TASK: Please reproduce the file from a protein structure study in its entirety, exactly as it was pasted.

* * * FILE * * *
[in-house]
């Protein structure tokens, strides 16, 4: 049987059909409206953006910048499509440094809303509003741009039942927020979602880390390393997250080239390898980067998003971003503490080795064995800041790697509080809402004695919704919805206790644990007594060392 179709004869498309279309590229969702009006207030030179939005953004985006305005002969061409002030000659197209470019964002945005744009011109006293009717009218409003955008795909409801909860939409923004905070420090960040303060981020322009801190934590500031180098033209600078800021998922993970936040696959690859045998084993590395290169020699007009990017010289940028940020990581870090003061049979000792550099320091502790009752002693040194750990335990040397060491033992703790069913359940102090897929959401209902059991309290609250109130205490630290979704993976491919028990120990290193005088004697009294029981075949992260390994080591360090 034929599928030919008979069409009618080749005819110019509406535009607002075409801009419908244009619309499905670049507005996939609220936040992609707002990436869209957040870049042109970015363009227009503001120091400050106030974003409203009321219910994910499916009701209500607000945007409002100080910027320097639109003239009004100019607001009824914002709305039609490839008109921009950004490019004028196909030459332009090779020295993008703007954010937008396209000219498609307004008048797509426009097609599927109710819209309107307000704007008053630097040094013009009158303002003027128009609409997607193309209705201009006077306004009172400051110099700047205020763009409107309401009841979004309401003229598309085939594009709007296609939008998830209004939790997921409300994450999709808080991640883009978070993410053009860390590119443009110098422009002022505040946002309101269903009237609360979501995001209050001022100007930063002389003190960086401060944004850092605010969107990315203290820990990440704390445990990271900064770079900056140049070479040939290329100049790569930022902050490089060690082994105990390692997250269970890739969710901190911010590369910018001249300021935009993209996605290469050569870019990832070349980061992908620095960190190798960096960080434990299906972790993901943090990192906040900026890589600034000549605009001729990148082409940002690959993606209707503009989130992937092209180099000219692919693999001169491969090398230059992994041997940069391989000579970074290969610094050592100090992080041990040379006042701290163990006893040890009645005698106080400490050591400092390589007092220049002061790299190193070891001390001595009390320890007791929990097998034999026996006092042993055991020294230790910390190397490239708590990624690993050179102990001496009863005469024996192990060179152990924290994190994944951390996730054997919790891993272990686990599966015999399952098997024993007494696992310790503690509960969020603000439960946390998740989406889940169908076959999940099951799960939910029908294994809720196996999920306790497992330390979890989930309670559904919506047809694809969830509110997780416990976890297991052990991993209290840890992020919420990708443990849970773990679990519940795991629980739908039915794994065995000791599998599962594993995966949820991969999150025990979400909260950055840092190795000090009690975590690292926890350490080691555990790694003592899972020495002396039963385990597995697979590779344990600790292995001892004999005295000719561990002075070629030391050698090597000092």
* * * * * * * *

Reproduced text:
[in-house]
């Protein structure tokens, strides 16, 4: 049987059909409206953006910048499509440094809303509003741009039942927020979602880390390393997250080239390898980067998003971003503490080795064995800041790697509080809402004695919704919805206790644990007594060392 179709004869498309279309590229969702009006207030030179939005953004985006305005002969061409002030000659197209470019964002945005744009011109006293009717009218409003955008795909409801909860939409923004905070420090960040303060981020322009801190934590500031180098033209600078800021998922993970936040696959690859045998084993590395290169020699007009990017010289940028940020990581870090003061049979000792550099320091502790009752002693040194750990335990040397060491033992703790069913359940102090897929959401209902059991309290609250109130205490630290979704993976491919028990120990290193005088004697009294029981075949992260390994080591360090 034929599928030919008979069409009618080749005819110019509406535009607002075409801009419908244009619309499905670049507005996939609220936040992609707002990436869209957040870049042109970015363009227009503001120091400050106030974003409203009321219910994910499916009701209500607000945007409002100080910027320097639109003239009004100019607001009824914002709305039609490839008109921009950004490019004028196909030459332009090779020295993008703007954010937008396209000219498609307004008048797509426009097609599927109710819209309107307000704007008053630097040094013009009158303002003027128009609409997607193309209705201009006077306004009172400051110099700047205020763009409107309401009841979004309401003229598309085939594009709007296609939008998830209004939790997921409300994450999709808080991640883009978070993410053009860390590119443009110098422009002022505040946002309101269903009237609360979501995001209050001022100007930063002389003190960086401060944004850092605010969107990315203290820990990440704390445990990271900064770079900056140049070479040939290329100049790569930022902050490089060690082994105990390692997250269970890739969710901190911010590369910018001249300021935009993209996605290469050569870019990832070349980061992908620095960190190798960096960080434990299906972790993901943090990192906040900026890589600034000549605009001729990148082409940002690959993606209707503009989130992937092209180099000219692919693999001169491969090398230059992994041997940069391989000579970074290969610094050592100090992080041990040379006042701290163990006893040890009645005698106080400490050591400092390589007092220049002061790299190193070891001390001595009390320890007791929990097998034999026996006092042993055991020294230790910390190397490239708590990624690993050179102990001496009863005469024996192990060179152990924290994190994944951390996730054997919790891993272990686990599966015999399952098997024993007494696992310790503690509960969020603000439960946390998740989406889940169908076959999940099951799960939910029908294994809720196996999920306790497992330390979890989930309670559904919506047809694809969830509110997780416990976890297991052990991993209290840890992020919420990708443990849970773990679990519940795991629980739908039915794994065995000791599998599962594993995966949820991969999150025990979400909260950055840092190795000090009690975590690292926890350490080691555990790694003592899972020495002396039963385990597995697979590779344990600790292995001892004999005295000719561990002075070629030391050698090597000092």